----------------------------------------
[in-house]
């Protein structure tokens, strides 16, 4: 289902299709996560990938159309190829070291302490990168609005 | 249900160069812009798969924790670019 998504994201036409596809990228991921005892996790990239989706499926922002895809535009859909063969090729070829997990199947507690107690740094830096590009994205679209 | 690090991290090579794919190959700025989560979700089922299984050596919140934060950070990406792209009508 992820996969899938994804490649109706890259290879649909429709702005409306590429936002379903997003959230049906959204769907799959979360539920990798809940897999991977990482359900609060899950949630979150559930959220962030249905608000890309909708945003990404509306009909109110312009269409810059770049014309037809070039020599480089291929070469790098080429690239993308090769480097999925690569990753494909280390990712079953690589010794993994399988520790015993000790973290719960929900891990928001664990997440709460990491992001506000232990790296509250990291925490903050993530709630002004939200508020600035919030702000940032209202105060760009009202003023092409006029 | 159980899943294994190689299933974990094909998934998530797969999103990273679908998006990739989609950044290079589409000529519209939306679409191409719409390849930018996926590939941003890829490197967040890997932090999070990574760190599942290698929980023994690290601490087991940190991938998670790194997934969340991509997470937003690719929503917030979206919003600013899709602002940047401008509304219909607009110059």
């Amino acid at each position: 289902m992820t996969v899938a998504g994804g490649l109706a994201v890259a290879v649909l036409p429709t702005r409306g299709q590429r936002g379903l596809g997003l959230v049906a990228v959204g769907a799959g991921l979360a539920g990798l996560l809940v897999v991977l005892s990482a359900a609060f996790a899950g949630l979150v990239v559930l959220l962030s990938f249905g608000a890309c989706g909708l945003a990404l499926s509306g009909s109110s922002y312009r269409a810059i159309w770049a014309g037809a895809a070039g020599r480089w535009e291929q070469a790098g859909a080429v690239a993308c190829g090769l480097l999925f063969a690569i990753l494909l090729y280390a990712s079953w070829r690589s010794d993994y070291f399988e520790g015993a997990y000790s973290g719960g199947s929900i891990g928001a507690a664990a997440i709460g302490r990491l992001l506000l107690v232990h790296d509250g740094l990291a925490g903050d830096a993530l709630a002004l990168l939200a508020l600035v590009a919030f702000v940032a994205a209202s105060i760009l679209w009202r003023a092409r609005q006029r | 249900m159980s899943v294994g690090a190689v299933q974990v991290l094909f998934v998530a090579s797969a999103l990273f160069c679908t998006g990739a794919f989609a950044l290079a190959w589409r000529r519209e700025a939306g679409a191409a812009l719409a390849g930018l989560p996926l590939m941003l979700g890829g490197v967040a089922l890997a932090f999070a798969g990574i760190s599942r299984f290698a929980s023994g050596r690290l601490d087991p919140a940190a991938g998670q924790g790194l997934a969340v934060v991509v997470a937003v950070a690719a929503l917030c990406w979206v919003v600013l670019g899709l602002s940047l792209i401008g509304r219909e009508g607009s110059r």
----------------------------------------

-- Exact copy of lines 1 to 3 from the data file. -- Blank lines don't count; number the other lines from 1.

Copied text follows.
[in-house]
């Protein structure tokens, strides 16, 4: 289902299709996560990938159309190829070291302490990168609005 | 249900160069812009798969924790670019 998504994201036409596809990228991921005892996790990239989706499926922002895809535009859909063969090729070829997990199947507690107690740094830096590009994205679209 | 690090991290090579794919190959700025989560979700089922299984050596919140934060950070990406792209009508 992820996969899938994804490649109706890259290879649909429709702005409306590429936002379903997003959230049906959204769907799959979360539920990798809940897999991977990482359900609060899950949630979150559930959220962030249905608000890309909708945003990404509306009909109110312009269409810059770049014309037809070039020599480089291929070469790098080429690239993308090769480097999925690569990753494909280390990712079953690589010794993994399988520790015993000790973290719960929900891990928001664990997440709460990491992001506000232990790296509250990291925490903050993530709630002004939200508020600035919030702000940032209202105060760009009202003023092409006029 | 159980899943294994190689299933974990094909998934998530797969999103990273679908998006990739989609950044290079589409000529519209939306679409191409719409390849930018996926590939941003890829490197967040890997932090999070990574760190599942290698929980023994690290601490087991940190991938998670790194997934969340991509997470937003690719929503917030979206919003600013899709602002940047401008509304219909607009110059």
């Amino acid at each position: 289902m992820t996969v899938a998504g994804g490649l109706a994201v890259a290879v649909l036409p429709t702005r409306g299709q590429r936002g379903l596809g997003l959230v049906a990228v959204g769907a799959g991921l979360a539920g990798l996560l809940v897999v991977l005892s990482a359900a609060f996790a899950g949630l979150v990239v559930l959220l962030s990938f249905g608000a890309c989706g909708l945003a990404l499926s509306g009909s109110s922002y312009r269409a810059i159309w770049a014309g037809a895809a070039g020599r480089w535009e291929q070469a790098g859909a080429v690239a993308c190829g090769l480097l999925f063969a690569i990753l494909l090729y280390a990712s079953w070829r690589s010794d993994y070291f399988e520790g015993a997990y000790s973290g719960g199947s929900i891990g928001a507690a664990a997440i709460g302490r990491l992001l506000l107690v232990h790296d509250g740094l990291a925490g903050d830096a993530l709630a002004l990168l939200a508020l600035v590009a919030f702000v940032a994205a209202s105060i760009l679209w009202r003023a092409r609005q006029r | 249900m159980s899943v294994g690090a190689v299933q974990v991290l094909f998934v998530a090579s797969a999103l990273f160069c679908t998006g990739a794919f989609a950044l290079a190959w589409r000529r519209e700025a939306g679409a191409a812009l719409a390849g930018l989560p996926l590939m941003l979700g890829g490197v967040a089922l890997a932090f999070a798969g990574i760190s599942r299984f290698a929980s023994g050596r690290l601490d087991p919140a940190a991938g998670q924790g790194l997934a969340v934060v991509v997470a937003v950070a690719a929503l917030c990406w979206v919003v600013l670019g899709l602002s940047l792209i401008g509304r219909e009508g607009s110059r």